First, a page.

Nirwana

  • Max Reyher, Nirwana, 1928, oil on wood, Smithsonian American Art Museum, Gift of Herbert Waide Hemphill, Jr. and museum purchase made possible by Ralph Cross Johnson, 1986.65.136

In Buddhist and Hindu traditions, Nirvana is the ultimate liberation, a state of existence free from all suffering or desire. This painting, however, suggests that the artist did not think his own end would be quite so peaceful. The hovering vulture, falling figure, and melting sun painted in somber colors express the sense of desperation that the German poet Ernst Eckstein described in a poem: And lonely sounds in the endless space/​The Song of everlasting dead” (Sidney Janis, They Taught Themselves, 1942).

The Nirwana picture is freedom from all condition of existence. Nirwana is the shore of salvation for those who are in danger of being drowned in life’s confusion.” Max Reyher, quoted in Sidney Janis, They Taught Themselves, 1942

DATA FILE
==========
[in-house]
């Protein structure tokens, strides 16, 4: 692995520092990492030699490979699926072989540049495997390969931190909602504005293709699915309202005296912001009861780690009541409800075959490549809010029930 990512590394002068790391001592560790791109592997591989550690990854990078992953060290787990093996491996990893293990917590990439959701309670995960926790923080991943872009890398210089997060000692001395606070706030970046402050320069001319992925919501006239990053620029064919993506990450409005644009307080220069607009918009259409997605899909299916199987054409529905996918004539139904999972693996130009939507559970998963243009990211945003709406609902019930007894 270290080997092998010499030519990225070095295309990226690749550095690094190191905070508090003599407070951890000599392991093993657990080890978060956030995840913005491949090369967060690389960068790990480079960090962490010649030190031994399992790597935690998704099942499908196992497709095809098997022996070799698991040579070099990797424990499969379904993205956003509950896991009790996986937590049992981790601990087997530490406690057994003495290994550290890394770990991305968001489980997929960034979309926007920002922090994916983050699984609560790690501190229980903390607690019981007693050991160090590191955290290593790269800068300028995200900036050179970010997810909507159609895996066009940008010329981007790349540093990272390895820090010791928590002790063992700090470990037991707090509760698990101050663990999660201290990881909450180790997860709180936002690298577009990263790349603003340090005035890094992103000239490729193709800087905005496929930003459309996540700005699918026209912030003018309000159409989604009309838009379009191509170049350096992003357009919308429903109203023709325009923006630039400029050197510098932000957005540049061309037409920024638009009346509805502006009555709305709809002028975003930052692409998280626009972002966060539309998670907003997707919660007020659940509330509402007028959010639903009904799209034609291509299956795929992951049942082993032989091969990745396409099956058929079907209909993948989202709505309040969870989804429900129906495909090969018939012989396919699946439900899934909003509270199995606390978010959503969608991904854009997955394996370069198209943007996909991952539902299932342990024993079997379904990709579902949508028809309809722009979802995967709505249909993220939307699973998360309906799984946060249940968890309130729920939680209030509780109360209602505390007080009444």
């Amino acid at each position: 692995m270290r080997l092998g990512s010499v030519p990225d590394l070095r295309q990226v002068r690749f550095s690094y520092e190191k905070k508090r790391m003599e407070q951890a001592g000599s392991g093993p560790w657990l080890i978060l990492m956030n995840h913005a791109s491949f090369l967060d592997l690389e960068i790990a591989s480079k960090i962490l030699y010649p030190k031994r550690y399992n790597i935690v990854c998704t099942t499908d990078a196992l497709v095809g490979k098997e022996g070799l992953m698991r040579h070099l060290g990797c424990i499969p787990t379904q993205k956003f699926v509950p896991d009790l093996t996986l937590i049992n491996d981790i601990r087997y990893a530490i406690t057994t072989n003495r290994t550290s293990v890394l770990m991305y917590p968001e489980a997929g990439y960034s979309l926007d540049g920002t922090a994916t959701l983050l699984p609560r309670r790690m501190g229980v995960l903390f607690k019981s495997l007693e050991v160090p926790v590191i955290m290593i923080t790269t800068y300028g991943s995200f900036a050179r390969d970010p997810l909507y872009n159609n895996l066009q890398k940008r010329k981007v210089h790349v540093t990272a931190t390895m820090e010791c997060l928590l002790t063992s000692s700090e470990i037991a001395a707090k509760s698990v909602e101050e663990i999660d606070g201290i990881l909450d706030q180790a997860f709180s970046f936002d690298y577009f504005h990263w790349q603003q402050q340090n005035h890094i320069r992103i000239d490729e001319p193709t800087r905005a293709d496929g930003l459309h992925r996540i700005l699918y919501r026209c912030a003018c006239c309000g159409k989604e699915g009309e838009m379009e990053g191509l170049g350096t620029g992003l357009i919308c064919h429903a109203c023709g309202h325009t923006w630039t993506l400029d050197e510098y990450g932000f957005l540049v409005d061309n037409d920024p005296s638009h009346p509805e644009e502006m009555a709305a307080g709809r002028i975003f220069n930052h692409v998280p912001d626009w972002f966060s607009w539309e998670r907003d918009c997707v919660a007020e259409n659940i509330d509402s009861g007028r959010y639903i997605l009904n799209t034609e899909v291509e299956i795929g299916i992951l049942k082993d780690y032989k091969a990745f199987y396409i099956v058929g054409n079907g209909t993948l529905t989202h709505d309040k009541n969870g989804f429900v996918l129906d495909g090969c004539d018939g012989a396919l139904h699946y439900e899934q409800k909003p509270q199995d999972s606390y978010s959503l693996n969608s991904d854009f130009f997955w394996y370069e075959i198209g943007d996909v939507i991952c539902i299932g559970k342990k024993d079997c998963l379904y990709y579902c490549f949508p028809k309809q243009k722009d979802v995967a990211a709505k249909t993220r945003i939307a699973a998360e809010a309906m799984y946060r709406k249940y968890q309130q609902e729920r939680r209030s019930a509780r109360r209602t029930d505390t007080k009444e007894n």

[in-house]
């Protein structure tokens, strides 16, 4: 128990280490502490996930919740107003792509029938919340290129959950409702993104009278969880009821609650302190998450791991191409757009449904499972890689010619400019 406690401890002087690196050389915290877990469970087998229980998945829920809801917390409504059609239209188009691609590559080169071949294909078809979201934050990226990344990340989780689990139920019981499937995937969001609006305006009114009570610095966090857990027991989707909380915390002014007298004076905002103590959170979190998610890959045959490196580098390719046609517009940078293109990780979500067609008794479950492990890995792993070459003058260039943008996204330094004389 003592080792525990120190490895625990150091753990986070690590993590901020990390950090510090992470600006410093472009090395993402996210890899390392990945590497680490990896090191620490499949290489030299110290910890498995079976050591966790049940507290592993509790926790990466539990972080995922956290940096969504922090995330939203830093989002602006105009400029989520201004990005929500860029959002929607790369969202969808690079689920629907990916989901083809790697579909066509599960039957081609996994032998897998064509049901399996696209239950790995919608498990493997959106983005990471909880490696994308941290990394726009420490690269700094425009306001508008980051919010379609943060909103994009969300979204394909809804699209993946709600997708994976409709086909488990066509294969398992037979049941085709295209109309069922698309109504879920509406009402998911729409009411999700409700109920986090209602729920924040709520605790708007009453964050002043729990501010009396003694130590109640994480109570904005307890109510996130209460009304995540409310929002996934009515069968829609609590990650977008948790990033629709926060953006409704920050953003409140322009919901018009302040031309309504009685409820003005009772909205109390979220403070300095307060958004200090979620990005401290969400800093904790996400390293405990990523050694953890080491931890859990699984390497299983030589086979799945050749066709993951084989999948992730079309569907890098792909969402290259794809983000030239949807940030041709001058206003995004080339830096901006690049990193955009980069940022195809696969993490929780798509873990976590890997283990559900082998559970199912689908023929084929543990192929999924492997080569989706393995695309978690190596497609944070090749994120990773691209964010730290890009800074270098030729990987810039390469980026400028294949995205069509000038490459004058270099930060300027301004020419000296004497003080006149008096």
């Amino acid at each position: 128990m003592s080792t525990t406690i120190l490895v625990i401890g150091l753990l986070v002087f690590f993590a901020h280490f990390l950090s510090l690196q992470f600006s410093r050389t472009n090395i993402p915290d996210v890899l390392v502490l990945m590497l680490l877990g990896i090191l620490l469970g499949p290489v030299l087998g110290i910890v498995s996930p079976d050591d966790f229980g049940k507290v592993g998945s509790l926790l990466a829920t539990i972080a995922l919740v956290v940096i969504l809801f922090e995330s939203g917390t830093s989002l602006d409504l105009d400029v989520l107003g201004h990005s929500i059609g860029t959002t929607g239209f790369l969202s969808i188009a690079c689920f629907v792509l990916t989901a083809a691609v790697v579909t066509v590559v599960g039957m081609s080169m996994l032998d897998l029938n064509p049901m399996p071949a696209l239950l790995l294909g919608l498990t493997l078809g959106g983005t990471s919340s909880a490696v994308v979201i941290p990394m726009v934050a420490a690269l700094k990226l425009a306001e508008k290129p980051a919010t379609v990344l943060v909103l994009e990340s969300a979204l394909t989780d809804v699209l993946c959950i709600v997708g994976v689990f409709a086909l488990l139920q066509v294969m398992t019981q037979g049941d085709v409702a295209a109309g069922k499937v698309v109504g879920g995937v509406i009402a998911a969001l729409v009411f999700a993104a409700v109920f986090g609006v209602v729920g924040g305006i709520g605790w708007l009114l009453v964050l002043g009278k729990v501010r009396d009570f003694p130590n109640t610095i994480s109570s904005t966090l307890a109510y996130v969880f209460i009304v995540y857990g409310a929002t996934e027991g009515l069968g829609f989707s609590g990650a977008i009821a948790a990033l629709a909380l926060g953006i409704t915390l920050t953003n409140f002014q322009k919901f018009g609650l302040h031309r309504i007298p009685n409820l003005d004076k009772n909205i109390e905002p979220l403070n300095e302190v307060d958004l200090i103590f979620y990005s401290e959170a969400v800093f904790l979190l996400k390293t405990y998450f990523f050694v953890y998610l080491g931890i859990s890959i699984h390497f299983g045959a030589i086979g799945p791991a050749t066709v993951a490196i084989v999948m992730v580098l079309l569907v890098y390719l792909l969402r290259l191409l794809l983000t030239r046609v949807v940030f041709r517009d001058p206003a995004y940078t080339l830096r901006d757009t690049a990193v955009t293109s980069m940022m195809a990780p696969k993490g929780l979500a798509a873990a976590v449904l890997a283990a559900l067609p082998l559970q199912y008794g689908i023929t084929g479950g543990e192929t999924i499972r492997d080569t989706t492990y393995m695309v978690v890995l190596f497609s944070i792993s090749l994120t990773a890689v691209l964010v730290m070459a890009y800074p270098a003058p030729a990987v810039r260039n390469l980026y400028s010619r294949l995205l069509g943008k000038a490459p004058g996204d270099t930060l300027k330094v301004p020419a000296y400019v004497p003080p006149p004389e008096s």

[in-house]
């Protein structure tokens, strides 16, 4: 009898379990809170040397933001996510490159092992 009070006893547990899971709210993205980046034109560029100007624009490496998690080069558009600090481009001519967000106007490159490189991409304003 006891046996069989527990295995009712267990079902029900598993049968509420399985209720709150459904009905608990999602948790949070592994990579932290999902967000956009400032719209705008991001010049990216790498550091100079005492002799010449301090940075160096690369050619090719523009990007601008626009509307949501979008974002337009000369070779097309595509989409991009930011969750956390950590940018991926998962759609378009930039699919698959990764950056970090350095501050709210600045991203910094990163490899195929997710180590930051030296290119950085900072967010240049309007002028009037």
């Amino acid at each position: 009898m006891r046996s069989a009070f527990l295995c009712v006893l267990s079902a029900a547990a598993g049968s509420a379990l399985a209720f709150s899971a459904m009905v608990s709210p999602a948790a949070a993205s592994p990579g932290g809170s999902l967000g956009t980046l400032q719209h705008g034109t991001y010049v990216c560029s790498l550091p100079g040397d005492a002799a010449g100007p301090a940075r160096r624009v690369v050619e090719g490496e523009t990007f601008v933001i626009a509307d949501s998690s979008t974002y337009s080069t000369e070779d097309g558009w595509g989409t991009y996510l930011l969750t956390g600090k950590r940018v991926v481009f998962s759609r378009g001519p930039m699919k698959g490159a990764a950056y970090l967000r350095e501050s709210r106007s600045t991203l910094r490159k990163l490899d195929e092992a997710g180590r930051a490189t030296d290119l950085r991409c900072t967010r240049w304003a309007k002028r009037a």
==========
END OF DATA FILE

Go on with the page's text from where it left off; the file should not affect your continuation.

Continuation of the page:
Title
Nirwana
Artist
Date
1928
Location
Dimensions
15 5819 34 in. (39.750.2 cm)
Credit Line

Smithsonian American Art Museum

Gift of Herbert Waide Hemphill, Jr. and museum purchase made possible by Ralph Cross Johnson

Mediums
Mediums Description
oil on wood
Classifications
Keywords
  • Allegory – religion – salvation
  • Animal – bird
  • Literature – Eckstein – Nirwana
Object Number
1986.65.136
Palette
Linked Open Data
Linked Open Data URI

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